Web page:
“It’s just beautiful, I love how the people of Hawai‘i respect their living space,” said 14-year-old Latanya Nolen. “There’s a lot more research I want to do to understand the culture here, it’s opened my eyes. I’m thankful to have this opportunity to experience something we’ve never done.” 

“We created an itinerary that allowed the students to both give back to the community while immersing themselves in the history, culture and beauty of the Islands. Whether it’s through one of their volunteer activities or simply speaking to locals about how their home is impacted, if we’re not careful while we visit—the students have told me they’ll forever have a space in their hearts for Hawai‘i thanks to this gift of travel,” said Maria Cid, communications program manager for California.   

We hope these students establish a meaningful connection with one of the most beautiful places on earth and share the message of mālama with their friends and family when they return home,” Chun said. 

The message seemed to be sticking for one of the youngest in the group. Anaya Sarfraz, who celebrated her thirteenth birthday while on the trip, now has a newfound hope that tourists do more than sightseeing while in the Aloha state.  

The students first visit at an Oahu beach was extra special. They learned about marine life etiquette, including how to have fun in the water while respecting the reef.

“If you visit, please learn about the history first, dig deeper than just visiting the beaches and you’ll find the beauty around you even more interesting,” Sarfraz said.  

For seven days, the students woke up and immediately ate breakfast together; only separating as a group when it was time for bed.  

For many, the peers among them were only faces they’d seen in passing at school or maybe connected briefly with in class. The students had applied for the Alaska Airlines and STATE Bags sponsored 2023 Travel Academy with an essay and were chosen by their principal based on their leadership skills. Now they were rooming with a classmate they’d likely never spoken a word to before heading to Hawai‘i, including Sarfraz. The seventh grader, however, quickly found her nerves dissipate.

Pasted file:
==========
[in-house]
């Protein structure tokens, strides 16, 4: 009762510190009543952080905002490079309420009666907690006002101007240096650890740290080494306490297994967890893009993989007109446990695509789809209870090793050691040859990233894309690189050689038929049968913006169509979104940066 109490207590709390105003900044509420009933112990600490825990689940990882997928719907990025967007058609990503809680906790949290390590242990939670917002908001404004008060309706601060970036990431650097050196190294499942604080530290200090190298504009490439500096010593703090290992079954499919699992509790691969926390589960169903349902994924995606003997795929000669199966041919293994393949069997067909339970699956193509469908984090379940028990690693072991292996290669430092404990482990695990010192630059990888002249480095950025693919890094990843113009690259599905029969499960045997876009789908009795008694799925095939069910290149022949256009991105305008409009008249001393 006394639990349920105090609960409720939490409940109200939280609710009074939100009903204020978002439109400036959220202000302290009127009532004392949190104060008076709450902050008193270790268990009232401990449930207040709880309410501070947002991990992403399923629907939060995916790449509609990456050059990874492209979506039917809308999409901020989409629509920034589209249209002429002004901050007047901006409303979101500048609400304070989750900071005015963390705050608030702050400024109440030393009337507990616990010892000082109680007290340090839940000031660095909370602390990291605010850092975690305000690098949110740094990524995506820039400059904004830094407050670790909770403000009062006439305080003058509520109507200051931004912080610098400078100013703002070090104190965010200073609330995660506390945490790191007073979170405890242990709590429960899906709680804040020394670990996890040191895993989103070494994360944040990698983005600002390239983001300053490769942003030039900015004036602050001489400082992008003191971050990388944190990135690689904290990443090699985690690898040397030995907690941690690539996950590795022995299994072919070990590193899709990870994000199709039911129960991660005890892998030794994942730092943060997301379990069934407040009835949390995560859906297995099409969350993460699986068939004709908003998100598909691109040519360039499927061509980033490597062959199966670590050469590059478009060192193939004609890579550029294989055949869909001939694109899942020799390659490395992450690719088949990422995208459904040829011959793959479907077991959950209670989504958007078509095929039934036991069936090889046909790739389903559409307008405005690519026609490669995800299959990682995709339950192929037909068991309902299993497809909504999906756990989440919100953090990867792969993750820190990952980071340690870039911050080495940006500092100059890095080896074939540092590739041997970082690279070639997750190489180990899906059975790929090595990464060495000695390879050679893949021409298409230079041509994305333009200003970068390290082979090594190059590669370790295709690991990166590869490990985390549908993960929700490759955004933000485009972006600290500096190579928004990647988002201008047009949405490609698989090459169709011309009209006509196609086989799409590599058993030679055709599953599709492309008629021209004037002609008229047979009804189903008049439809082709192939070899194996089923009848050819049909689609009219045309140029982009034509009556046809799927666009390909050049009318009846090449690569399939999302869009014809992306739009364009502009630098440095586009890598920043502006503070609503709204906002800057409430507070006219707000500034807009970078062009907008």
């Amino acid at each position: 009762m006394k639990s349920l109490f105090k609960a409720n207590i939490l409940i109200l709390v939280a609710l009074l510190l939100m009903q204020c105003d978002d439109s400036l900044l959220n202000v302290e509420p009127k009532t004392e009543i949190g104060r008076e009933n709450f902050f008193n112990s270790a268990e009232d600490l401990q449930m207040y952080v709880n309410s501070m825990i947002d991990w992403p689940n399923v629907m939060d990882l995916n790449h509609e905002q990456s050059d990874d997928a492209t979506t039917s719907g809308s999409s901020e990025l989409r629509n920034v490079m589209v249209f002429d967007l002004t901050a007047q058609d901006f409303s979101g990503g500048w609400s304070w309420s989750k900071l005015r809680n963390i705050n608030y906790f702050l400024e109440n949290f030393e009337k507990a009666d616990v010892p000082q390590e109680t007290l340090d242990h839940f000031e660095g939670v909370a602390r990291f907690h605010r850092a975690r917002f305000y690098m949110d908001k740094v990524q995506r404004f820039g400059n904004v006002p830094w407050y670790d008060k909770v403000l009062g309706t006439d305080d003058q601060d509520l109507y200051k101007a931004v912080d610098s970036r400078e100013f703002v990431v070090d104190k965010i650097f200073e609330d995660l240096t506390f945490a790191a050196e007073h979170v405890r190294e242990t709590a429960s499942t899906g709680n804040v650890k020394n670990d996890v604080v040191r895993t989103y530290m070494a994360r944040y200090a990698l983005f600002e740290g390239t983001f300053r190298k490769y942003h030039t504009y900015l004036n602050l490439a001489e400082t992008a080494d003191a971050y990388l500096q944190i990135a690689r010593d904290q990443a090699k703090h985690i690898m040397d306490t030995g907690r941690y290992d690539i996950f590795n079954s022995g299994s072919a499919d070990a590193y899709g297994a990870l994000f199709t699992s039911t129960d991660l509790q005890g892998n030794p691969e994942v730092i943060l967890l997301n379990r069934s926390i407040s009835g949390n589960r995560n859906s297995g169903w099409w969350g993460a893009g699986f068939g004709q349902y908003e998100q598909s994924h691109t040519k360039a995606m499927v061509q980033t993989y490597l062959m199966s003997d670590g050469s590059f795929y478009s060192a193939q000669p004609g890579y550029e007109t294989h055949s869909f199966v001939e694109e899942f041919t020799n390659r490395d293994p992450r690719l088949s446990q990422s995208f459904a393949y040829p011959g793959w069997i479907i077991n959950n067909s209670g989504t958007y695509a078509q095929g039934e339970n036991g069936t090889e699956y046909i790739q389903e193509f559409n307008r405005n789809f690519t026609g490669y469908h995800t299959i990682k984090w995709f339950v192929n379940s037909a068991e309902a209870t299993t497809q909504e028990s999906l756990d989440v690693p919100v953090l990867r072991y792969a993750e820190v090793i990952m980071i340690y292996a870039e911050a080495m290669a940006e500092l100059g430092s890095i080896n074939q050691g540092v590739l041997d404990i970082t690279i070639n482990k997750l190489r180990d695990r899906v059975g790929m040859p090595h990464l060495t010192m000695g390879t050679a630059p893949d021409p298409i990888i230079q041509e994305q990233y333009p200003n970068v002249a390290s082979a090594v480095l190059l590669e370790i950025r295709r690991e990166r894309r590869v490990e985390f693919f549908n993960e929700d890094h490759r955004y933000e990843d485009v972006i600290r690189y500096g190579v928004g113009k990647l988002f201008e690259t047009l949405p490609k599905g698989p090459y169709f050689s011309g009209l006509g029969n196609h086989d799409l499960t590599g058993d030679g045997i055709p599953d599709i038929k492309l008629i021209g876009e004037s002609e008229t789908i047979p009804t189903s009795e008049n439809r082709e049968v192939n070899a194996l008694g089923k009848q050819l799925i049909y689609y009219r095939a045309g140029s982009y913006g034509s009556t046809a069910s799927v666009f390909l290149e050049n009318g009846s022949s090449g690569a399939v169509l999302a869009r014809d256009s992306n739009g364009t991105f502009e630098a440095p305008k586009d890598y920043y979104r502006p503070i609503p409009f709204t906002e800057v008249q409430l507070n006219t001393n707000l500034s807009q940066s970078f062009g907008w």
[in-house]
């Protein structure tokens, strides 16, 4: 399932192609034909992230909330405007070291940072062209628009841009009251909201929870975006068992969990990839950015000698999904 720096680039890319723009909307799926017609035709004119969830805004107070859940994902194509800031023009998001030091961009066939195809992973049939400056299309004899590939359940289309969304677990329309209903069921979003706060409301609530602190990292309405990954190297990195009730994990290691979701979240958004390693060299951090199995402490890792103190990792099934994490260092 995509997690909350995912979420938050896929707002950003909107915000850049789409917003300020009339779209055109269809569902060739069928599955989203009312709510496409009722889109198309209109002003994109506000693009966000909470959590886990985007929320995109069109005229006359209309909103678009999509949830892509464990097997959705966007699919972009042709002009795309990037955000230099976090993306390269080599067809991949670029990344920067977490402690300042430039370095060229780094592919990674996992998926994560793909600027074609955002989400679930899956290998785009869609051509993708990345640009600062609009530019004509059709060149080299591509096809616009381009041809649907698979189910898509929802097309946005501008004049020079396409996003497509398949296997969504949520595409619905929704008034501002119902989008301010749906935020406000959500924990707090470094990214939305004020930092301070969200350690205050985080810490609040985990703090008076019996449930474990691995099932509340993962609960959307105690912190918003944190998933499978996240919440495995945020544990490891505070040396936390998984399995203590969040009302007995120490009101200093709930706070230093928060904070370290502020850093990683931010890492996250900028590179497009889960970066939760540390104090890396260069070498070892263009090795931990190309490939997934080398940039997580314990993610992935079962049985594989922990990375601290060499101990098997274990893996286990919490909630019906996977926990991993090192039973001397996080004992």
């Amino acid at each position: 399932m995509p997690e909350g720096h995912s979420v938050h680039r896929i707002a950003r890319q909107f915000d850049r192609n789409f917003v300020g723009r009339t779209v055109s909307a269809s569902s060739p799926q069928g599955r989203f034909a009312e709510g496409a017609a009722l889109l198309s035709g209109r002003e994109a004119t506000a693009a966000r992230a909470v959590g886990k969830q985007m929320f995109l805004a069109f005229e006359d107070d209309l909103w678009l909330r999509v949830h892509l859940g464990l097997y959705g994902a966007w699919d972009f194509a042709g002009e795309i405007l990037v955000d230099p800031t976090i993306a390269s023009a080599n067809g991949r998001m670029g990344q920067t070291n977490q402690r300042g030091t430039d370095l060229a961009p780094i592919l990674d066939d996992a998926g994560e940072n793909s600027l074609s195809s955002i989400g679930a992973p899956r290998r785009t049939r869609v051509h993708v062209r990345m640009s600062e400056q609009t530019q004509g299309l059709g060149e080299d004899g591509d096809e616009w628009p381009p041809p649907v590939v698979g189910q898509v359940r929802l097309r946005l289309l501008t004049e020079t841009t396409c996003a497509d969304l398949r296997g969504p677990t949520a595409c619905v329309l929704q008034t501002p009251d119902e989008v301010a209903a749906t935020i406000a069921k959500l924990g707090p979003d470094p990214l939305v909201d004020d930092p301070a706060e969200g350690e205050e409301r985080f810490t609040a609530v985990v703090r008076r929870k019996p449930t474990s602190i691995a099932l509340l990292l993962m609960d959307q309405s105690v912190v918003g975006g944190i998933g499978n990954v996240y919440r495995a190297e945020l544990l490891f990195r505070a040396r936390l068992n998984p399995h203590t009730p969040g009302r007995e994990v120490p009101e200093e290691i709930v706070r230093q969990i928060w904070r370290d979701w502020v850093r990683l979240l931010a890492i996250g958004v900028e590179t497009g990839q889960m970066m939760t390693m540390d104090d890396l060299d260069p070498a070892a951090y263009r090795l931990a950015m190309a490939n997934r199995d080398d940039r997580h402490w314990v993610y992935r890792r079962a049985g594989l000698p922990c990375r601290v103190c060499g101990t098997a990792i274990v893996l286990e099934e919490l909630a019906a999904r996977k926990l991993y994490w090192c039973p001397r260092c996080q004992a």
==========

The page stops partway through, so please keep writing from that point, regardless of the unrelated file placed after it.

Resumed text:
“I started talking and learning more about each of them, it’s been a surprising experience getting to know each other, and now I can say everyone here has become like family to me,” she said. 

Next month, the eighth graders of the group will graduate and prepare for high school, including Contreras who tried something new every day in Hawai‘i after setting aside her fears at the start of the week.  

She can now say she took part in returning an endangered sea turtle to the ocean, learned how to protect marine life while snorkeling, flown on a plane and ziplined through a tropical forest. 

All twelve students say they discovered the Aloha spirit through the people of Hawai‘i and will bring that back home with them to the Bay Area — and hopefully, wherever they travel to next.  

I’ll never forget about the people, what I experienced and what I learned about with my friends while in a beautiful place,” Contreras said. 

A Special Mahalo

Behind this incredible trip were some remarkable organizations and businesses who we are proud and grateful to partner with, including:

The Twin Fin | @thetwinfinwaikiki 

Royal Lahaina Resort | @royallahainaresort 

Kualoa Ranch | @kualoaranch 

Maui Ocean Center | @mauioceancenter 

University of Hawai‘i at Mānoa | @uhmanoanews